[ExI] Striving for Objectivity Across Different Cultures

Lee Corbin lcorbin at rawbw.com
Tue Aug 19 04:24:43 UTC 2008

Stefano writes

> Arguments ad personam are always more compelling than arguments ad rem. 

Ah. So thanks for removing a misunderstanding I had. 
I was inferring that "ad personam" and "ad hominem"
were the same thing.   :-)           [1]

> > are you implying that your [so-called] adversary
> > [in a discussion] will be lying when he denies you
> > a "common ground" that in his heart he does readily accept? 
> No. I mean that he may be reluctant to refuse a common ground
> that *is* common to most of our public (say, the jurors, the TV
> spectators to a political debate, the other guests at a sitting dinner),
> thus offering you  leverage,

I'm not so sure about that. I imagine, per your examples, that I'm
in a conversation at a dinner party conversation. I may very well
choose to defend unpopular and sometimes even incomprehensible
positions that may give my (so-called) adversary an advantage in
making my positions seem untenable. But so long as I am free to
reply and free to respond, I don't really care.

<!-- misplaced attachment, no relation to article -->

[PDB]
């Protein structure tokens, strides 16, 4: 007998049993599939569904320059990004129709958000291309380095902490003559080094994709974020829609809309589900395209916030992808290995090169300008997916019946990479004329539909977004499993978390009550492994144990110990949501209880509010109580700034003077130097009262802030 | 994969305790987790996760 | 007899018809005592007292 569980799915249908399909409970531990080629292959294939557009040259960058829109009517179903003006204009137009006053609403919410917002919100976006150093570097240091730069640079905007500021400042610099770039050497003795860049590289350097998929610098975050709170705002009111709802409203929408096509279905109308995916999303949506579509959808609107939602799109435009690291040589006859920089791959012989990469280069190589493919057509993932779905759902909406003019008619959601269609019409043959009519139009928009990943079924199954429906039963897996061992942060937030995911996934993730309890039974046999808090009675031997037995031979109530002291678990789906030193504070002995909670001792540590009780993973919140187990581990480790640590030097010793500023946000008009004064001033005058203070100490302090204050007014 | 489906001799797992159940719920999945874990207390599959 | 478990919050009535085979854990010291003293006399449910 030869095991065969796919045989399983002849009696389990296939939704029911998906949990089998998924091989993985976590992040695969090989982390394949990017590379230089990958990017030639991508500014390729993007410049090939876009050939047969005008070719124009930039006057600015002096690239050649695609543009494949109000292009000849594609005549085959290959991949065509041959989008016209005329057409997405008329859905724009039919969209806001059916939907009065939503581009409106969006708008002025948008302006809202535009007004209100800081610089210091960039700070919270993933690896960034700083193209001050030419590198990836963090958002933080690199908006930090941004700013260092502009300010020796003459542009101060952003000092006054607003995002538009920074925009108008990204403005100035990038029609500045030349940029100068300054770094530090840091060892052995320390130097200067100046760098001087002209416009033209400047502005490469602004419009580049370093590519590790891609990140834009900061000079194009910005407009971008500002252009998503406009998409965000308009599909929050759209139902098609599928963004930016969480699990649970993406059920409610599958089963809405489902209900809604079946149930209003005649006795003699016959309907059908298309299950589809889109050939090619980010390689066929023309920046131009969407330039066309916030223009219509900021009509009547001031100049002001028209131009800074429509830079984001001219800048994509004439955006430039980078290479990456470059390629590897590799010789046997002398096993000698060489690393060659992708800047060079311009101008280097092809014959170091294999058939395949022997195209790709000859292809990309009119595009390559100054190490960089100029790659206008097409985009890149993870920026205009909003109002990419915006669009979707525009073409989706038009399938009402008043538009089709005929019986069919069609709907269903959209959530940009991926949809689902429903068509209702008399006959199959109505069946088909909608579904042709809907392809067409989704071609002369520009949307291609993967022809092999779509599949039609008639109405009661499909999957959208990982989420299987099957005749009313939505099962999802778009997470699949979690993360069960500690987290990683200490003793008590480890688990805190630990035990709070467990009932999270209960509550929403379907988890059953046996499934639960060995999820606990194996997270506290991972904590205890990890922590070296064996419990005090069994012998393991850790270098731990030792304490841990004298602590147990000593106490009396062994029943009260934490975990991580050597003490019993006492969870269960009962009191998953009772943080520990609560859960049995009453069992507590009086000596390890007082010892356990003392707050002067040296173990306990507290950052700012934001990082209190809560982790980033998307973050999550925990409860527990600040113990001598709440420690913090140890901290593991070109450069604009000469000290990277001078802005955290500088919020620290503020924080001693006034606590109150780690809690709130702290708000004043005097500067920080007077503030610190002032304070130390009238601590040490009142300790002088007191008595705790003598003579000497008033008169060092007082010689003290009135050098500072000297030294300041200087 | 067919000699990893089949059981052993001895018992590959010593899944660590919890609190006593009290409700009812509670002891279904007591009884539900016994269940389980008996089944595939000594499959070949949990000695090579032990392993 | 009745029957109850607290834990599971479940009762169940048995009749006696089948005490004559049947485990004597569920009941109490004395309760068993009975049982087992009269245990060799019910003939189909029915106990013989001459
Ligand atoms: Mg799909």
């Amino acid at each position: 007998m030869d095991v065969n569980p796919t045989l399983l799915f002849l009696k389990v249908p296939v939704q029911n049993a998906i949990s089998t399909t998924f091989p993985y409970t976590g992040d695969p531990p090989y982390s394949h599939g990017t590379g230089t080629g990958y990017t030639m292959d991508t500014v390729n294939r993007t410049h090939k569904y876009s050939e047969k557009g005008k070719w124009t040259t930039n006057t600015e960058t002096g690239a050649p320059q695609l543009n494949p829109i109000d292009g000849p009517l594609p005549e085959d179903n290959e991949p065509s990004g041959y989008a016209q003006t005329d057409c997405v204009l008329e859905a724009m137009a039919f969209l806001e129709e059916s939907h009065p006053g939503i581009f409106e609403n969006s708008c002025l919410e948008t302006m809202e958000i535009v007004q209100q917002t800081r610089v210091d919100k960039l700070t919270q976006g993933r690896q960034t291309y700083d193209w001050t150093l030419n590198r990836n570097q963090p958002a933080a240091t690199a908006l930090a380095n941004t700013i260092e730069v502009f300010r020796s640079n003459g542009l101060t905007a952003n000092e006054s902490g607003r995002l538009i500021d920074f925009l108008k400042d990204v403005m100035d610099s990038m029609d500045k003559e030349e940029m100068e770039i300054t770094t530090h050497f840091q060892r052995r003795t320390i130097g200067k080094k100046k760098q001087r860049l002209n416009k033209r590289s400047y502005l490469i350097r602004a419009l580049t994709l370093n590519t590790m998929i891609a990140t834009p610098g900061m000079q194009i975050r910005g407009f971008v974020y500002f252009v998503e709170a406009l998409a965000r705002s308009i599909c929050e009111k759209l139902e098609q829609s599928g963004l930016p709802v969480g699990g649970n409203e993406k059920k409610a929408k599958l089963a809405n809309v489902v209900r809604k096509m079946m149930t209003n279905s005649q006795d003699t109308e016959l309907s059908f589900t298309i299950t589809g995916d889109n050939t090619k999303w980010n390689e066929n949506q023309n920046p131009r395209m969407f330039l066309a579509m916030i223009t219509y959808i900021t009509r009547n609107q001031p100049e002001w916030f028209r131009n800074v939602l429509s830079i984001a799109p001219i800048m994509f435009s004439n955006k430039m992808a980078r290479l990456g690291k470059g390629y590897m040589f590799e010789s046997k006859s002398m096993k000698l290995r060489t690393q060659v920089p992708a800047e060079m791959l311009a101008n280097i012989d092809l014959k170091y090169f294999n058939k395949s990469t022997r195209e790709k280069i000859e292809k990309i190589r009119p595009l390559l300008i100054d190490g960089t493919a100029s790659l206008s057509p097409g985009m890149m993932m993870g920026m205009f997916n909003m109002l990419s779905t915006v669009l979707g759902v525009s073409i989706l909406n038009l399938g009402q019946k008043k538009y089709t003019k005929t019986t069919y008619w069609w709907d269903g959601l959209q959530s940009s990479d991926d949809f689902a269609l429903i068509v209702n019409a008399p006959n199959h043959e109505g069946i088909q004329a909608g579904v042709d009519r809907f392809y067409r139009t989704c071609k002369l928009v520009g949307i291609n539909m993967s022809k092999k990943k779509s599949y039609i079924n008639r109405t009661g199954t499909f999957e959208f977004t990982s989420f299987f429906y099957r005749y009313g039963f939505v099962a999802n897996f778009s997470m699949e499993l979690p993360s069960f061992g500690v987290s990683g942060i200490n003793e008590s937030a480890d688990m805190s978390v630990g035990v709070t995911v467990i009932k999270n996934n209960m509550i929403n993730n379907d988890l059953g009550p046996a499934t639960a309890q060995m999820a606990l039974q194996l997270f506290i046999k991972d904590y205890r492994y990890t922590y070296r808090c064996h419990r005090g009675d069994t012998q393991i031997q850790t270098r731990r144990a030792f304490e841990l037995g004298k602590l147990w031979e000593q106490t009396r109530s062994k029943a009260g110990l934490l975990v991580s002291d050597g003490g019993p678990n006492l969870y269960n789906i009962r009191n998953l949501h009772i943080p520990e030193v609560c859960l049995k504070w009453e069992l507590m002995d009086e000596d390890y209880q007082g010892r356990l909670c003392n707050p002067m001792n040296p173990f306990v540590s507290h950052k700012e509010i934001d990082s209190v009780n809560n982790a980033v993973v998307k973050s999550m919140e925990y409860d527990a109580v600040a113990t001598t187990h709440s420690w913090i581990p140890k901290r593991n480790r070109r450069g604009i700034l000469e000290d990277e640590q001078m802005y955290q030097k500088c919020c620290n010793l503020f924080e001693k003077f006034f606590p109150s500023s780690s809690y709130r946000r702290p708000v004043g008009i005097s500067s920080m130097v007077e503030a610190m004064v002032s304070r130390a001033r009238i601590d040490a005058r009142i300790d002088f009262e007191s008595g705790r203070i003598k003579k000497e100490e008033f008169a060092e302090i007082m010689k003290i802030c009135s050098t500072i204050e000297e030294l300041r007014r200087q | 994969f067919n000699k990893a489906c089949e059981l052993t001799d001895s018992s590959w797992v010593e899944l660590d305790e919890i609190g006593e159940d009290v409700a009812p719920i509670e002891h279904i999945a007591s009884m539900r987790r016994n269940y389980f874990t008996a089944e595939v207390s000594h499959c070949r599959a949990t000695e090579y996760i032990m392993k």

> or that if he does deny it he corners himself in a position that may
> be less popular or acceptable ("science is per se sinful") than his
> original stance may have been ("stem cell research should be regulated"). 

I confess, say, to wishing to persuade the others at the dinner party
that, say, the Earth is very underpopulated, or that people should
choose being frozen over certain death. It has no bearing on me
how unacceptable the other guests may find this, unless the situation
is so extreme (e.g. I've been invited to a religious service) that it
would be impolite to pursue what I think is the truth.

> > I could never stand the very idea of "debate" in high school,
> > it seemed somehow very dishonest and wicked to argue a
> > point that you did not believe.
> Funnily enough, I have heard of such debating matches, Athenian
> sophist-style, in US high schools, but the very concept is totally
> unknown of in Europe, including in the training of practising lawyers!
> But perhaps it is just that all that has become second nature for us,
> so we need not being educated in it... :-)

<grin>  Well, even if that is true, the less justification for "debate teams"
in American high school I see the more I think about it.


[1]  If for some bizarre reason Stefano turns out not to be
      correct on this point, I am *not* being sarcastic.

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